Go to one of India's old albeit famous bazaars, ask for a "party-wear" saree and chances are that an over-enthusiastic fellow would roll out stacks of glossy fabric after fabric calling each of them "pure silk," a distinction as misleading as it is incomplete. I mean can't both Kanjeevaram silks and a rich Barasai Brocade be "pure silk?" But wait, there's more.
More often than not, whatever is sold to us in the guise of the beautifully misleading adjective, "pure" isn't really so! 'But how does it matter if they are all beautiful,' few might argue. Trust me, it makes all the difference! To us, to the weave in your hands, and more so to the artisans who work day in and day out to create these flawless weaves for you only to be outsmarted by a counterfeit mill.
This is where education comes to our rescue and thankfully, a little goes a long way. Coincidently, as we sit homebound during the lockdown, it makes for the best time for us to delve into the gorgeous beauties of the Indian handloom and their unique weaves. Differentiating between various textiles can be a good starting point here and that's why we have curated a list of seven saree crafts in India that are as famous as they are misunderstood. Read on:
Known for their zari woven patterns, the Banarasi brocade sarees are created with a pit loom where a frame is used to lay the silk wrap threads in a recurrent pattern, which depends upon the size of the jacquard (a machine that powers the loom). As per the design, the weft (arrangement of threads to form the yarn) is thrown in a shuttle that yields the base of the fabric and then small spindles or spikes wound with zari are used as additional wefts to form the exquisite motifs or patterns of the saree.
Some of the variations of Banarasi brocade include Kimkhwāb, Jangla, Tanchoi, Gyasar, and Mashru. Owing to a diverse cultural influx, the Banarasi handloom boasts of a rare richness that makes these sarees a trousseau must-haves. Each one of these different types are created by varying use of wefts and zari in the loom.
Exclusively known for rich gold borders, striking contrast, traditional designs, and dense fabric, relatively heavier than the other silk weaves, Kanjeevarams are purely hand woven with mulberry silk and pure zari. Interestingly, while Tamil Nadu happens to be the hub of Kanjeevaram sarees, the mulberry silk threads are actually procured from Karnataka. This dense silk has a lustrous quality, which adds to the glistening finish of the saree.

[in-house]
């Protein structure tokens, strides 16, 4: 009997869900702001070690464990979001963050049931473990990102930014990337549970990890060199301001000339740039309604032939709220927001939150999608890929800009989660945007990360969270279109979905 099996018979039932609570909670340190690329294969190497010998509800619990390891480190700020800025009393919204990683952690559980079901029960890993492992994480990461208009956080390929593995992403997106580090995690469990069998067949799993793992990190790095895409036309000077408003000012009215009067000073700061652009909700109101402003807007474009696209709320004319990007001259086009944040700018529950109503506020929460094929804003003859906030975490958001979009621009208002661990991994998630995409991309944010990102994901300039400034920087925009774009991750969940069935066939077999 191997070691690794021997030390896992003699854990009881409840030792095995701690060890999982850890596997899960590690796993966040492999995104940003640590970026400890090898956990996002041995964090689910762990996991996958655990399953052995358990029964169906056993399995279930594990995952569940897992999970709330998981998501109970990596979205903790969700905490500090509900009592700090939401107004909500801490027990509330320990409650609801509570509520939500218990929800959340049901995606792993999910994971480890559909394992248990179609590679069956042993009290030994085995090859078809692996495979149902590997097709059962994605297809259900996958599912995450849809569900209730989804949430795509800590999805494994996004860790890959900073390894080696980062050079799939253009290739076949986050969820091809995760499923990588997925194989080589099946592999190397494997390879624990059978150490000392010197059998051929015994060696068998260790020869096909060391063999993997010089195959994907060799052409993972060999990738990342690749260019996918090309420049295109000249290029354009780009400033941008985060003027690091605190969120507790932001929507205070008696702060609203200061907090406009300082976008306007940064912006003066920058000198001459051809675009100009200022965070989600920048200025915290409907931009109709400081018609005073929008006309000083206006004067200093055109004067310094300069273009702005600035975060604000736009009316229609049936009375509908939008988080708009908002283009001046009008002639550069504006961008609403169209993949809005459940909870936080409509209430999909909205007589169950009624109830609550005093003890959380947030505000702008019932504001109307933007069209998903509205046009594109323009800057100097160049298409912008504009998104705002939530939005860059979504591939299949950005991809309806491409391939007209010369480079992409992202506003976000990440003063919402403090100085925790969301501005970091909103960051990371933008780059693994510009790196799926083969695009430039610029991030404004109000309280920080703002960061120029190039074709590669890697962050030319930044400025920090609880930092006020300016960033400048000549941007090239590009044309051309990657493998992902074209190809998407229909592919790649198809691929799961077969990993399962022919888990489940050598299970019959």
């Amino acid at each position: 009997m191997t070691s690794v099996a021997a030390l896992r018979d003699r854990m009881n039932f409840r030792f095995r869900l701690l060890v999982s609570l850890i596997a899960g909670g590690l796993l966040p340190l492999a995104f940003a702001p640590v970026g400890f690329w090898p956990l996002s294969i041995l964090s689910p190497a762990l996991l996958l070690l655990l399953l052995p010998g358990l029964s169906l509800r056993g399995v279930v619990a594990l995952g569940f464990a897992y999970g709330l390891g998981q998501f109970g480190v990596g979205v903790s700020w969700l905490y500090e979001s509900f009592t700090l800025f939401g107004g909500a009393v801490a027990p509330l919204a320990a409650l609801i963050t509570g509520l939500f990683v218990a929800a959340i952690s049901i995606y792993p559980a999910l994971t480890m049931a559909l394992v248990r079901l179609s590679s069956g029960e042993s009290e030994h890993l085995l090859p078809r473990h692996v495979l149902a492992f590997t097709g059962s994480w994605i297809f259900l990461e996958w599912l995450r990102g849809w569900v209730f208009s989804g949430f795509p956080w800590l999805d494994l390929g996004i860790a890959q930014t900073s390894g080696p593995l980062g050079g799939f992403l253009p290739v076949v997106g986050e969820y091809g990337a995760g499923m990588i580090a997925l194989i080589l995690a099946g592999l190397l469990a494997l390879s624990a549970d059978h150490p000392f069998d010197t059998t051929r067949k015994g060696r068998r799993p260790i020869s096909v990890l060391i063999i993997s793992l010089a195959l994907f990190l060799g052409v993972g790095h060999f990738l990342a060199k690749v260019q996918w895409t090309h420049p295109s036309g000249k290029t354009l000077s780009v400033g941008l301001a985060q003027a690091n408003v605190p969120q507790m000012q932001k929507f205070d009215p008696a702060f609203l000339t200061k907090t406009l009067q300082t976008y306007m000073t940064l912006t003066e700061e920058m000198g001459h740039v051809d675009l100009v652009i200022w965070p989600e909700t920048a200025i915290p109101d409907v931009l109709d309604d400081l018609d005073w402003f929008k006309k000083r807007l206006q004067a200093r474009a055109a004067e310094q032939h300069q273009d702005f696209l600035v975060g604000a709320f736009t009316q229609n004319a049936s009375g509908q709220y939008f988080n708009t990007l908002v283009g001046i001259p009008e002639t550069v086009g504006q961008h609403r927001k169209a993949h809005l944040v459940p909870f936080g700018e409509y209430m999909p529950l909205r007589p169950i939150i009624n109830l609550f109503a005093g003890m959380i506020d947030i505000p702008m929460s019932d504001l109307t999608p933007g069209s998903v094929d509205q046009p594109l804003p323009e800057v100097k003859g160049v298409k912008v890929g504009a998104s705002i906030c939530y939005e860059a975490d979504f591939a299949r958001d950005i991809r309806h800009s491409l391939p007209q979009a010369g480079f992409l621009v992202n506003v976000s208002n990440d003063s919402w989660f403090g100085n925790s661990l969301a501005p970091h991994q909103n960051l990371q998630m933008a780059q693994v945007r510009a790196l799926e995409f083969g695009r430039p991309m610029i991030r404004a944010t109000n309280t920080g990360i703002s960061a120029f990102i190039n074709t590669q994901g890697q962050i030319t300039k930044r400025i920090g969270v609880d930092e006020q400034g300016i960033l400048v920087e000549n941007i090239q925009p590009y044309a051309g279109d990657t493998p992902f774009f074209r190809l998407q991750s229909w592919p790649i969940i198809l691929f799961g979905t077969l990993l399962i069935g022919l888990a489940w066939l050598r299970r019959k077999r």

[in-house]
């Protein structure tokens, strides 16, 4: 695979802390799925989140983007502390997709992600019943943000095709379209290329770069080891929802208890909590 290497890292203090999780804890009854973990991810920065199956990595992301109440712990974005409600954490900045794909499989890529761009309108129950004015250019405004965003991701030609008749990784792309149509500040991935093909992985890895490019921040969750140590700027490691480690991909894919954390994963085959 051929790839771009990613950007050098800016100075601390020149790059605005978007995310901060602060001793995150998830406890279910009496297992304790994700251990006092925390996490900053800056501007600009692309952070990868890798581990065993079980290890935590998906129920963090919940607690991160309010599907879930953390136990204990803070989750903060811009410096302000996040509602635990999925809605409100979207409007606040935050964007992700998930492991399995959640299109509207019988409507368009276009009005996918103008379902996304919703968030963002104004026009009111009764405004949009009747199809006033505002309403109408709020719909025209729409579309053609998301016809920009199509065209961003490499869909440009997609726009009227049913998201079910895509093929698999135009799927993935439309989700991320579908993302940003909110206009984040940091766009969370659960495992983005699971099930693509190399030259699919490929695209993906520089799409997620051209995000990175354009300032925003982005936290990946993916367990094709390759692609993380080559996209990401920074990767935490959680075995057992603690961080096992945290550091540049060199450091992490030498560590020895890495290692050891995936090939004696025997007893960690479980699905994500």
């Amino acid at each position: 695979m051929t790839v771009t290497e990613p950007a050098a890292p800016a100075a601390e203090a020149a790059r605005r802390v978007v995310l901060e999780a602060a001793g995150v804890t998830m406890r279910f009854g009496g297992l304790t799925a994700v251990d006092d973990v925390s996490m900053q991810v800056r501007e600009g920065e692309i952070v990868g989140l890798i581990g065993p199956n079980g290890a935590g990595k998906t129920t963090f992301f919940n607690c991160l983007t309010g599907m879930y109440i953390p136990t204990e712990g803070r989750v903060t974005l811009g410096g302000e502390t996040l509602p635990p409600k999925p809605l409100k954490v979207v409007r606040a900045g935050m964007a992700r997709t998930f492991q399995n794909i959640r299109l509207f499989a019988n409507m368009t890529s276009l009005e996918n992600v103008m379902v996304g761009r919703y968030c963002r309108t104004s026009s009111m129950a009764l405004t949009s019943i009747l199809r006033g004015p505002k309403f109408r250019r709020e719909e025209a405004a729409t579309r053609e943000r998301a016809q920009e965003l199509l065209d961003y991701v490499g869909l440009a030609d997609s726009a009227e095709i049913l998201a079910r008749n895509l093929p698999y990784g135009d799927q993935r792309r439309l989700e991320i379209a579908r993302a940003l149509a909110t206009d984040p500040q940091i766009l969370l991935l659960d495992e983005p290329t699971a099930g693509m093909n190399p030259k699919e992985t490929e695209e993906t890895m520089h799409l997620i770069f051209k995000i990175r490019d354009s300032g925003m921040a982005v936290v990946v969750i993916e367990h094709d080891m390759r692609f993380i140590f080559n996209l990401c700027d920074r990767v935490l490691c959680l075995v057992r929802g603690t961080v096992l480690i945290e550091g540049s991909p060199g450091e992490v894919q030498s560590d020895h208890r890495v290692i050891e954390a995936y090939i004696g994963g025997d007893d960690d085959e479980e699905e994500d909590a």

The zari used for the saree is also procured from a different state. Pure silver thread coated in gold colour is used to add the finishing touch to saree’s border and pallu, and these threads are specially ordered from Surat, Gujarat. Perhaps the Kanji or the starch-rich rice water retrieved after boiling rice is the only local ingredient that goes into the making of these sarees.
Kanjeevarams are known to feature motifs inspired by grand scenes reimagined from Indian epics and Pallava temples. However, just telling a grand story doesn’t suffice for a saree to qualify as a pure one. Such is the expertise involved in making a Kanjeevaram that a real one always features interlocking borders. This interlocking is what imparts a Kanjeevaram saree with its signature touch. However, the technique is slowly fading into oblivion with way more counterfeit products in the markets than the original ones.
A representative form of tie-dye, bandhani happens to be as old as the Indus Valley Civilisation itself. And though it was in China that the craft of tie-dye first originated, it quickly found its most articulate admirers in the Indian-subcontinent, with Gujarat and Rajasthan becoming the major hubs for the craft.
Almost a must-have in the bridal trousseau for Rajasthani and Gujarati brides, Bandhani happens to be a prized possession for the amount of precision and craftsmanship that goes into its making. Bandhini basically refers to a resist-dyeing technique in which the desired fabric is first plucked with fingernails and then tied with a cotton thread in order to yield a figurative design. However, before that the fabric is first dyed in the desired colour for the bandhani dot that mostly happens to be either yellow, white, or red. The fabric is then tied with threads in a labour-intensive process, which is followed by dying the saree in the desired colour. Once the saree dries up, the tied areas are opened to reveal the finished pattern.